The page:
Start With a Commitment to Consistency
This week I have one of my good friends and role models on the show, Bob Ewing. Bob and I go back a couple years and he’s been someone in the creative community that really shines as an example of one who shows consistency, craftsmanship and is all about building relationships.
Currently, he is an Art Director for Element Three, Co-Founder of Inch x Inch, a talented letterer and illustrator, kick-ass dad and husband and you can catch him speaking at Creative South here in a few weeks.
Bob is the man and I think you’re going to soak up a lot of gold that he has to offer in pushing your creativity to that next level.
Learning to Draw Again
He committed himself to letter something every day whether it was 5 minutes or 5 hours—it didn’t matter except that he was drawing and lettering again.
Instagram became his tool of choice to hold himself accountable and to build an archive. His account started off private but eventually, he shared his work every day with the #hashtaglettering tag.
I first discovered Bob as he kept popping up in my feed and the consistency is what I noticed. When I talk consistent, I mean he extended this lettering daily commitment to a whopping 534 days in a row! Incredible right?
fell in love became obsessed with the process and now everything he does starts with pencil / pen and paper.
Simple, Attainable Goal
Bob’s goal was simple and attainable, draw and post to Instagram—that’s it. He made it winnable and not complex which so many of us seem to do the opposite when starting off. The continuation of the goal clearly made him better, but there were challenges along the way.
Mainly these issues revolved around:
- lack of motivation
- lack of inspiration
Many times he reluctantly posted because he wasn’t happy with the piece, but the goal was simple: get it posted. This wasn’t about perfection.
Finding time was a factor as Bob is a family man with 2 kids and a wife while still trying to squeeze in freelance in there too. However, Bob is a great example of scratching that creative itch while still having a family and day job.
Sometimes he would be searching for words and inspiration which would waste time he could be working. He solved that problem by building an ongoing word list he could pull from each day without thinking. Similar to the Collecting Your Ideas & Building a Gold Reserve Episode 29.
No matter the challenge, Bob stuck with his commitment and it paid off in his craftsmanship and career.
His consistency I feel has skyrocketed him into a household name in the creative community. He now speaks and teaches workshops at conferences and events. He collaborates with some of the biggest names in the industries through Inch x Inch as mentioned in Episode 27.
It all stemmed from a consistent commitment to drawing again.
Quantity Leads to Quality
A theory from the book Art & Fear exclaims that your best work is found by doing your work and doing a lot of it.
This was the case for Bob.
He states, “Whatever you’re starting isn’t going to be great, it’s rare you’re going to be great from the start.” You can see this in his day 1 #hashtaglettering to day 534.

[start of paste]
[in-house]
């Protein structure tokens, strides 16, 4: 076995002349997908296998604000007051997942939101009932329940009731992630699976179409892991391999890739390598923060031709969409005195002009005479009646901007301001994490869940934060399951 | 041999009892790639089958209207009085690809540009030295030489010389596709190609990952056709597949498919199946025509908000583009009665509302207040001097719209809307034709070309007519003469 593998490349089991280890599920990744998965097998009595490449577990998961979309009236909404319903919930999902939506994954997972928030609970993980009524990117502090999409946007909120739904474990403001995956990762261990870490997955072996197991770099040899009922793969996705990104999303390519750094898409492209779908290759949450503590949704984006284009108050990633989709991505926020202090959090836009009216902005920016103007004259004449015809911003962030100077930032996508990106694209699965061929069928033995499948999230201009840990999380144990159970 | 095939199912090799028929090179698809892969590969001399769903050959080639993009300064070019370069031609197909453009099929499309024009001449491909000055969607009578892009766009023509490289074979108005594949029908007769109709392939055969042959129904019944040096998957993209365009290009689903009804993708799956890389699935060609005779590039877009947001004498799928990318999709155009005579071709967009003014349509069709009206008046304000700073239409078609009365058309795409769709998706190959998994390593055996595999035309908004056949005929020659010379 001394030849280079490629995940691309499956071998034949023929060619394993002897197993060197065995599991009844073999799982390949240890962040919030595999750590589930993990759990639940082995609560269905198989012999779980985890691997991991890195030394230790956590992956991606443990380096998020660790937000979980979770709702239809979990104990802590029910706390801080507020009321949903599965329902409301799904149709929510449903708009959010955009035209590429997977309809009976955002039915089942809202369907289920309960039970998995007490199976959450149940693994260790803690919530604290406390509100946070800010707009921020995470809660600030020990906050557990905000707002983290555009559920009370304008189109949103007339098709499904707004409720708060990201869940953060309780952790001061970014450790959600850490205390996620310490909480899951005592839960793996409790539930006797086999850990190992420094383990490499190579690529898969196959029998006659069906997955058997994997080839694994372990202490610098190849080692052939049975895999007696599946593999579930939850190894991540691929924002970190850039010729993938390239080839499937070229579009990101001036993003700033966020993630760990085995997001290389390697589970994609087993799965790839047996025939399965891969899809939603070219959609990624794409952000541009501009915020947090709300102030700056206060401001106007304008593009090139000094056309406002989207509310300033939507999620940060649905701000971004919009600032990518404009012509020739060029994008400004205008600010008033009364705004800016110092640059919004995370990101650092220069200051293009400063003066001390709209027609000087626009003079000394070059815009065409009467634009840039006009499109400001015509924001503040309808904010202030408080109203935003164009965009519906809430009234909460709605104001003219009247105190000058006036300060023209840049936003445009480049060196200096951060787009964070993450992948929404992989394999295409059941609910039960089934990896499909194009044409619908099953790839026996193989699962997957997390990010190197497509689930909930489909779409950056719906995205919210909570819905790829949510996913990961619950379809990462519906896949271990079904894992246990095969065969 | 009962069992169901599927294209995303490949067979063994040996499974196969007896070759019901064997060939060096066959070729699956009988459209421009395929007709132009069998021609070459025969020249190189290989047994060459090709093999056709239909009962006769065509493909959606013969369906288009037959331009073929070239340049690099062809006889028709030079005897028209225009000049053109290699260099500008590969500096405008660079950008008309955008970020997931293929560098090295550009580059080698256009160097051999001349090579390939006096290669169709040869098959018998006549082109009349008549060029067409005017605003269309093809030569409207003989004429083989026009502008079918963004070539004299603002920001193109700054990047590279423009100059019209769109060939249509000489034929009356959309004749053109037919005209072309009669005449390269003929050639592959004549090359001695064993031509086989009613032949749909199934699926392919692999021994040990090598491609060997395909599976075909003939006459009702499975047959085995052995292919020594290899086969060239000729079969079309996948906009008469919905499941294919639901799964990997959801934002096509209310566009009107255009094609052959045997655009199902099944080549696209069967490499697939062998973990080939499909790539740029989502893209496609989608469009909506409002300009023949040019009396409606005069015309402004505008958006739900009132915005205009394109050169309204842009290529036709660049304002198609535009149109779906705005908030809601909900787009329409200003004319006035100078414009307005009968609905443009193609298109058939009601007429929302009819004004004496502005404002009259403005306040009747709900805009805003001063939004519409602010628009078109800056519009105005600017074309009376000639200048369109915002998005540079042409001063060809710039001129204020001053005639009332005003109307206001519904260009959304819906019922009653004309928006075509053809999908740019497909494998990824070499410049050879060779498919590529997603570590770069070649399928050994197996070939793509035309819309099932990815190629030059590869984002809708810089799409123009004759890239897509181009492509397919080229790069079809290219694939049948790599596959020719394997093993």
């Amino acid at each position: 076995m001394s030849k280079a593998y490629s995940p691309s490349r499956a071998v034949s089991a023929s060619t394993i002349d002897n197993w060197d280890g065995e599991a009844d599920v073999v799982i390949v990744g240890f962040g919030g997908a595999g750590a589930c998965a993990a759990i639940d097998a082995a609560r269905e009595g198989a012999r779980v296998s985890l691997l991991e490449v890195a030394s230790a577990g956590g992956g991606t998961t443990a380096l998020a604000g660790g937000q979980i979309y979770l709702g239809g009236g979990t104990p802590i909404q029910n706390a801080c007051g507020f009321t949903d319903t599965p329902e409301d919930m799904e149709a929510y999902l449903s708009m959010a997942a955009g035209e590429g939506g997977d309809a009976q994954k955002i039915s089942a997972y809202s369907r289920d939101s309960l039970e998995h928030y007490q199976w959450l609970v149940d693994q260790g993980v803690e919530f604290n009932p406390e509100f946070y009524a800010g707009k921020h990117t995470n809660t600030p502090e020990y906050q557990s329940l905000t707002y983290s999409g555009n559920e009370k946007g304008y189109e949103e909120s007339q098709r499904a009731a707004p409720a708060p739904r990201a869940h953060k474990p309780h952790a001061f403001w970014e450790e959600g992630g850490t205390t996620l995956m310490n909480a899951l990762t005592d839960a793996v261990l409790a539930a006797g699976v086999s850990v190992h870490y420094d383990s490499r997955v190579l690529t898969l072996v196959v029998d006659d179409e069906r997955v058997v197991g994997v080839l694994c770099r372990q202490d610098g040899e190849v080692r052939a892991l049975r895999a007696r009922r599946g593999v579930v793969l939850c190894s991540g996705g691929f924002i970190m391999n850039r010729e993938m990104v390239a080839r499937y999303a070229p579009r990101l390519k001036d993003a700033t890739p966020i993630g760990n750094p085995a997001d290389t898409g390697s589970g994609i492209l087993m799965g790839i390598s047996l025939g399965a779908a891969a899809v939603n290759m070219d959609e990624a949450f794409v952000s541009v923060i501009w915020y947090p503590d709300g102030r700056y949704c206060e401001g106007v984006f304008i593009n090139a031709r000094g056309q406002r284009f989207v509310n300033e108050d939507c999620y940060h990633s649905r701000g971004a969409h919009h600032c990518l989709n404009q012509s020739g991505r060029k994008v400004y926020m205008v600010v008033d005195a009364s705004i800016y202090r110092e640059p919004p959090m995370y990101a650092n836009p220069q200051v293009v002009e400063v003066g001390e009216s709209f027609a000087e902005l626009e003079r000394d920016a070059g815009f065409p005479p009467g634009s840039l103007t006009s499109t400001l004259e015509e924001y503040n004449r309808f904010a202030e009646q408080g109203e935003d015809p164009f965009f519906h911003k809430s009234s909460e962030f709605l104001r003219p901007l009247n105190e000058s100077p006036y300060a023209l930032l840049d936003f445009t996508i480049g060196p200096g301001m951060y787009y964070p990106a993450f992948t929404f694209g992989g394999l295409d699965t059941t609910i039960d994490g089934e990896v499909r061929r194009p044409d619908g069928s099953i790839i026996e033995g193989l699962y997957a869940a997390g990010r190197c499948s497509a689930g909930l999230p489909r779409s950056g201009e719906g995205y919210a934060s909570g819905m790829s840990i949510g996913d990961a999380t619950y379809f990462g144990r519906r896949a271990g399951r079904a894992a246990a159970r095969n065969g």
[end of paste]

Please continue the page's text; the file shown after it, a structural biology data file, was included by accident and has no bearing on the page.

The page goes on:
It takes a lot of bad work to get to your best work and by making an effort to improve ever day, you’ll get to your best work much quicker.
It seems like Bob is chopping it up with pretty much every I idolize in the creative industry. He’s an extrovert and a people person and it shows in his commitment to building relationships with people in the creative community.
He’s in this for the people as he states, “It’s amazing the relationships you make in the design world. We are lucky to do this for a living. A lot of good comes from feedback and connecting on a deeper level and building relationships.”
However, building relationships outside of the design community are just as important as well. You need those escapes and outlets from the creating world so he puts a lot of time building relationships locally too.
Comparison & Answers
I asked Bob to leave you with a parting word of advice to a fellow creative who get’s wrapped up in comparison.
He states, “You can’t compare yourself to otter’s as no one will create or look at work the way you look at it. You have your own experiences that no one else has.”
Instead of dealing with jealousy and the envy of comparison, he flips it on its head by celebrating others and their work. He does this by sharing people’s work through Dribbble which counterattacks the comparison trap.
A concept he pulled from Chase Jarvis talks about so many of us looking for outside answers to create our best work. When in reality, the answers to our questions are inside of us.
At the end of the day, it all begins and end with you.
- Make your goal simple and attainable when starting off.
- Ditch the complexity and make your goal simple. Perfection isn’t the purpose.
- It takes a lot of bad work to get to your best work.
- Battle jealousy and comparison by celebrating others and sharing their work.
- The answers you are looking for are inside you.